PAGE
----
In November 2019, the country had experienced massive protests against the government. The trigger was the tripling of gasoline prices. Shortly afterwards there were demonstrations in more than 100 cities. The state then switched off the Internet and brutally crushed the protests. When the Internet was switched on again a week later, the extent of the state’s power only became apparent. It is still unclear today how many people were murdered or imprisoned during this time. Amnesty International spoke of more than 300 deaths, according to the news agency Reuters even 1,500 people are said to have been killed.

In early January 2020, just a few weeks after the riots, the Revolutionary Guard shot down a passenger plane, killing 176 people. In this case too, the government denied having anything to do with it for three days. Many in Iran think that the only reason they finally admitted to shooting down the plane by mistake was because Canadian and European citizens were also killed.

Consequently Corona was a political and economic crisis in Iran from day one. The sanctions, which were again tightened by the USA, further intensified the effects of the crisis. It is remarkable that the Iranian state’s crisis of confidence is evident in this issue as well. In view of the massive corruption, many people who speak out in social networks think that even if the sanctions were lifted, the state would not let them benefit from this. Already in early 2018, when the nuclear agreement had not yet been cancelled, there had been mass protests against state corruption. During the harsh sanctions imposed by the US in the last two years, it has continued to rampage.

Now the government is demanding that people stay at home, but is taking no responsibility for the fact that the privatized health care system, inflation, the intensification of “international conflicts”, the privatization of factories and the lack of a welfare system are forcing people to leave their homes and work. In some hospitals there have already been protests by the staff because of the lack of protective clothing and the poor situation of the nursing staff, but so far these are isolated cases.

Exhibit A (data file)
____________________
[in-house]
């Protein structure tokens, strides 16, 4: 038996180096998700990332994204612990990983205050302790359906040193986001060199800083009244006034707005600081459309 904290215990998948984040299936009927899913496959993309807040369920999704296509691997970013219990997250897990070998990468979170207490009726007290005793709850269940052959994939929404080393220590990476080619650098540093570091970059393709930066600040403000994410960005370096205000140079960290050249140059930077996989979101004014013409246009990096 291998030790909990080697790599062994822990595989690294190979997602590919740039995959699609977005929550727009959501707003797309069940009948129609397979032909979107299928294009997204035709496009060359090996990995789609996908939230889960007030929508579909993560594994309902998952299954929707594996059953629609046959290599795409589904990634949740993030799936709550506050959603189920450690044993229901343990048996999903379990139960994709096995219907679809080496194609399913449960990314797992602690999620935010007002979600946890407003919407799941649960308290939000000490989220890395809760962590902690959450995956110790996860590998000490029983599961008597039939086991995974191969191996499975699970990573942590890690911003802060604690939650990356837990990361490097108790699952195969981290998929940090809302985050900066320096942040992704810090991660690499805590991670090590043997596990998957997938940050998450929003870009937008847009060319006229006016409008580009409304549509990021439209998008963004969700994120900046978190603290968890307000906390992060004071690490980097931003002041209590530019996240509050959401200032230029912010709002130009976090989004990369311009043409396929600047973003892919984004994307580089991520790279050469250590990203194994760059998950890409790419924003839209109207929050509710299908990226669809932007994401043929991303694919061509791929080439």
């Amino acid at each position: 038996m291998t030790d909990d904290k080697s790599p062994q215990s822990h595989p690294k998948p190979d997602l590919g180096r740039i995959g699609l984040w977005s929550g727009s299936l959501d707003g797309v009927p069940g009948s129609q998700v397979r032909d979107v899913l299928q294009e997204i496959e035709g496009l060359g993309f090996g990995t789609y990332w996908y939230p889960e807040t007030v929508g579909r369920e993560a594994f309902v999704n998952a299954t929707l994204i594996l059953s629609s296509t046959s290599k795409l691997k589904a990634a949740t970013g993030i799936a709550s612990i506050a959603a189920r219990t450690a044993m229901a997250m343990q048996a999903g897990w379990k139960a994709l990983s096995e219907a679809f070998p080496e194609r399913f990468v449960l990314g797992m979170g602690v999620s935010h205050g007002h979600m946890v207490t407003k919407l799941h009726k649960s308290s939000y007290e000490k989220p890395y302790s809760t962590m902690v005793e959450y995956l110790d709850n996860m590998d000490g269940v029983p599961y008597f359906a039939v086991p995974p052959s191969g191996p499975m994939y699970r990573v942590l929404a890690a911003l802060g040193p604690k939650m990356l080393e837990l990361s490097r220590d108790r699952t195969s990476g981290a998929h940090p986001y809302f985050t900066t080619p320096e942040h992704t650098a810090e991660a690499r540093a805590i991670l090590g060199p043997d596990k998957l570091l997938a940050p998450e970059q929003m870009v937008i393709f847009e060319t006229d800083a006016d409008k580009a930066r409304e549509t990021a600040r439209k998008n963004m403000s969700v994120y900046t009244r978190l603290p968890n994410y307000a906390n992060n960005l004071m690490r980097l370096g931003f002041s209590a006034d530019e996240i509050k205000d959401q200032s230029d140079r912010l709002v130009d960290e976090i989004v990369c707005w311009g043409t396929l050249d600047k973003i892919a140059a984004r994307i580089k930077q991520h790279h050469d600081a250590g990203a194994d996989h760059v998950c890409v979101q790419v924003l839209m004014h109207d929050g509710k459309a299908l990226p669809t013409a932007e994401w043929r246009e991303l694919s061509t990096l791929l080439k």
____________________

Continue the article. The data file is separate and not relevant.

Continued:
The situation is even worse in the overcrowded prisons. After reports of corona infections among prisoners and guards from several prisons, such as Evin Prison in Tehran, panic is spreading there and among the relatives of the 220,000 prisoners in Iran. The prisons are overcrowded and the sanitary facilities are often in poor condition. If the virus gets a foothold here, it can spread at lightning speed.

In at least eight prisons there have already been demonstrations, riots and – in some cases successful – escape attempts. The pressure is so great that up to 100,000 prisoners have been given temporary reprieve. However, Amnesty International also reported in early April that Iranian security forces had used live ammunition and tear gas in the prisons. At least 30 prisoners were murdered.

Universal Basic Income is (not) the Solution

By Beyond Europe

Around the world, the sudden lockdown to limit the pandemic’s spread is leading to an abrupt economic slowdown. With cash handouts as the only way to avoid starvation and social unrest, the topic of Universal Basic Income is back on the table. Here is why it is (not) the solution.

by Jan Fürth

UBI as a bandaid or a permanent fix?